Tuesday, April 17, 2007

Little Rail Bus - Bull Run II

Shimoga - Talguppa Rail Bus. April 14, 2007

I did it again. I travelled on the Shimoga - Talguppa rail bus for the second time. The last time I did it was in 2004 . This time, I travelled on it with a group of 8 others. I could not have photographs the last time and instead wrote a long and nice trip report. This time I keep the words short and say it with pictures.

All photos are by Bharath Moro except where indicated.




Tucked away in a corner of Shimoga railway station is the sole and tiny platform for the Metre Gauge Rail Bus. The bus is an articulated one with a trailing cab. It is a typical Ashok Leyland bus with an internal combustion Hino engine. Braking is however a vacuum affair.



The bus has the typical steel rail wheels. The controls are similar to a normal bus except for the lack of a steering wheel. The horn is typical bus type except that it is an air horn like a normal locomotive mounted on the top. The rail bus cab also has a sander. Seen here are the two lights on before departure. The time is 6.20 AM and the lights are not required. They are put on just for the photograph.



We started to roll along the worn out tracks. The bus does not have the typical rail shock absorbers. Instead it has a leaf-spring absorber that is ineffective in absorbing the jerks. Seen here is the unique operation of gates. This line is quite basic with only one round trip service. hence there are no gatekeepers. The guard doubles as a gatekeeper. The bus slows down before each level crossing and the guard gets down to close the gates/stop traffic in case of gateless crossings. He then lets the bus pass the crossing and reopens the gates. The bus waits for him to return and then moves ahead.



The line is quite old and passes through some variety of terrain. Hence a lot of speed restrictions as seen in the photograph. There are a lot of steep gradients en route.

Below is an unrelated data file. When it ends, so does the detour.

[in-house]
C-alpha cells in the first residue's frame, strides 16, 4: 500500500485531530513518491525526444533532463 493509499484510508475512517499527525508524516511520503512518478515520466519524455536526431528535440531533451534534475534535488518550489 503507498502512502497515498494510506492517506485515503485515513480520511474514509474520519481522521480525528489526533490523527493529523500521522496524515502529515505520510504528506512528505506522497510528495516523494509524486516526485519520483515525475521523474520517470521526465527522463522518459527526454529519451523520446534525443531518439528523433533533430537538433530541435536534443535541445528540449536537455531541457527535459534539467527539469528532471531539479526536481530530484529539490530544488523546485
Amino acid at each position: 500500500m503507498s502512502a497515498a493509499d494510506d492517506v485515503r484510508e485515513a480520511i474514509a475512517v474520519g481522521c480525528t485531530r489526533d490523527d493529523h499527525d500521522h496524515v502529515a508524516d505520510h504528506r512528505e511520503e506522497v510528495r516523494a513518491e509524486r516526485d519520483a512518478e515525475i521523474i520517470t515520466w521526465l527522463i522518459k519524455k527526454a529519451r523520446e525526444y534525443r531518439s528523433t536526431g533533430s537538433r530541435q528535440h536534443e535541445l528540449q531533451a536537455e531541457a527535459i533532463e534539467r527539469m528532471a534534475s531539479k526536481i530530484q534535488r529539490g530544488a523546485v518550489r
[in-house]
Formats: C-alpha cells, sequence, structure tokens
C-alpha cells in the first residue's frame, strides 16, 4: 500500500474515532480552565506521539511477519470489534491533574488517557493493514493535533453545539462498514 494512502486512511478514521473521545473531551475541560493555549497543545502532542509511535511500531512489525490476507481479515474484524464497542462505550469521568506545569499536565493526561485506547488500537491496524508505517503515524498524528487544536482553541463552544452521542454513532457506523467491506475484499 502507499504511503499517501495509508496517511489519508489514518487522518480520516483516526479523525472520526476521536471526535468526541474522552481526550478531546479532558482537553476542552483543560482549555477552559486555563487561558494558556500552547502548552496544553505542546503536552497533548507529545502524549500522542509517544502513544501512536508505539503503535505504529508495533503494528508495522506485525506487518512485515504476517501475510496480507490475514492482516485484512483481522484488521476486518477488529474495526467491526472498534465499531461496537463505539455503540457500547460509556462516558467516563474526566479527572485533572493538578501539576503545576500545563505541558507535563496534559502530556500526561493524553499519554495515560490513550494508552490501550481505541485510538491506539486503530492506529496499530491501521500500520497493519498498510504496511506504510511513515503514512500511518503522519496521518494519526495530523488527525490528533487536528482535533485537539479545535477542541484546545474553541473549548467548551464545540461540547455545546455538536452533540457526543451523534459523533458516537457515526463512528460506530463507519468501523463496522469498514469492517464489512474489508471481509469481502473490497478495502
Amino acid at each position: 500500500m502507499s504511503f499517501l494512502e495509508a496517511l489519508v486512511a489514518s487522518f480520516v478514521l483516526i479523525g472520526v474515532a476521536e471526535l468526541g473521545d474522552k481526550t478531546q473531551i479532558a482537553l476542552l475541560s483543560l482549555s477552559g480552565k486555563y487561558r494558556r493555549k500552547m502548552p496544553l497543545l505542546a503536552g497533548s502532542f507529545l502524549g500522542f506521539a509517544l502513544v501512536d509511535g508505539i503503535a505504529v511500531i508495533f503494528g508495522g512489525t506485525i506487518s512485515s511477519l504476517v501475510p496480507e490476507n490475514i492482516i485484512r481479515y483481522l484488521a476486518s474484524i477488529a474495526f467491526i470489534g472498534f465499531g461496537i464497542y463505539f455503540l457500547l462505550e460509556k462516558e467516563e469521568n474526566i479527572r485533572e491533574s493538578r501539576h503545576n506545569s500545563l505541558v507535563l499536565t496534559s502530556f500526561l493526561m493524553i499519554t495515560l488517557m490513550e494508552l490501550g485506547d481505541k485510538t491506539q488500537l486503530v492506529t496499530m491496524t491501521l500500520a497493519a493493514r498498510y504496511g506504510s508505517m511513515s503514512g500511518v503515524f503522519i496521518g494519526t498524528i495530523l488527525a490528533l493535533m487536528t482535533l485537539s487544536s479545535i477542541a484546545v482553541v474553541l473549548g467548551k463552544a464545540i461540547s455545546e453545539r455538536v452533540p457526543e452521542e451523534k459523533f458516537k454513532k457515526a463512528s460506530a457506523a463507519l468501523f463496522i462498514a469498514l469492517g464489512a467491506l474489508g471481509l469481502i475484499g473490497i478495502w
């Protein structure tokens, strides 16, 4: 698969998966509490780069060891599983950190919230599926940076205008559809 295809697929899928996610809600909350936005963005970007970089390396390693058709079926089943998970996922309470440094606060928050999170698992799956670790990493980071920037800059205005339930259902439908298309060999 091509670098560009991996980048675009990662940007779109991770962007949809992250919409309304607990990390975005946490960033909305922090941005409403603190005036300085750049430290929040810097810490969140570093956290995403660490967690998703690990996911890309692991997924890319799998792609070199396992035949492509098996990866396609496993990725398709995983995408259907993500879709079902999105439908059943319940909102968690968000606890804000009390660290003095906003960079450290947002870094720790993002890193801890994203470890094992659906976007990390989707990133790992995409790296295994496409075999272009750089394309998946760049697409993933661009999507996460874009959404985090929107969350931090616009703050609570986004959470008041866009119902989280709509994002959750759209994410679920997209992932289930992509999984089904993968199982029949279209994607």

We reach Haranahalli the first stop as the sun rises. There are no proper platforms all along the route. Just little elevations. Years ago, normal trains used to ply this route behind steam locomotives. Stations have dilapidated ever since. but the little bus still has its patronage in the rural hinterland of Karnataka.


The bus is straight out of the 1960's. The line is more than 60 years old and bumpy. But the forest scenery rolling outside the windows is priceless.



Interiors are cramped and tiny but neat. Seen here is the guard who has to share seat with the passengers. Photo by Ranga



It is April, well into typical South Indian summer. But the higher altitude of Malanad still affords some mist and fog. The weather is cool and fresh.



Visibility is just about adequate. Malanad is a rain-fed countryside. It rains quite often here and that is the reason for the evergreen forests in the countryside.



A view from the driver's cab of the rail bus. The mist adds to the excitement of this little railway.




Kenchanahallu at 7:45 AM. We are halfway between Shimoga and Talguppa. This is a 'tea-halt'. the crew takes a break for some breakfast and tea. Kenchanahallu is a beautiful station along a state road. the road passes right through the station. Photo by Ranga



The passengers take a break along with the crew at this tiny station. Photo by Ranga



Kenchanahallu is amidst tall and shady trees. It is all quite and peaceful here. Photo by Ranga



We take the opportunity to have some refreshments ourselves. We followed the crew to this little hut next to the station that provided us delicious idlis and hot tea. Photo by Ranga



We resumed our journey after a while. Seen here is the guard operating the gates and running back to the train blowing his whistle to indicate Proceed. Seen here is the National Highway from Bangalore to Honnavar. Photo by Ranga


Adderi is a quiet and earthy station with big trees in the middle of some woods. An old lady and her grand-daughter walk away into the village. Photo by Ranga



We are now approaching Sagar, the biggest town in these parts and also the biggest station.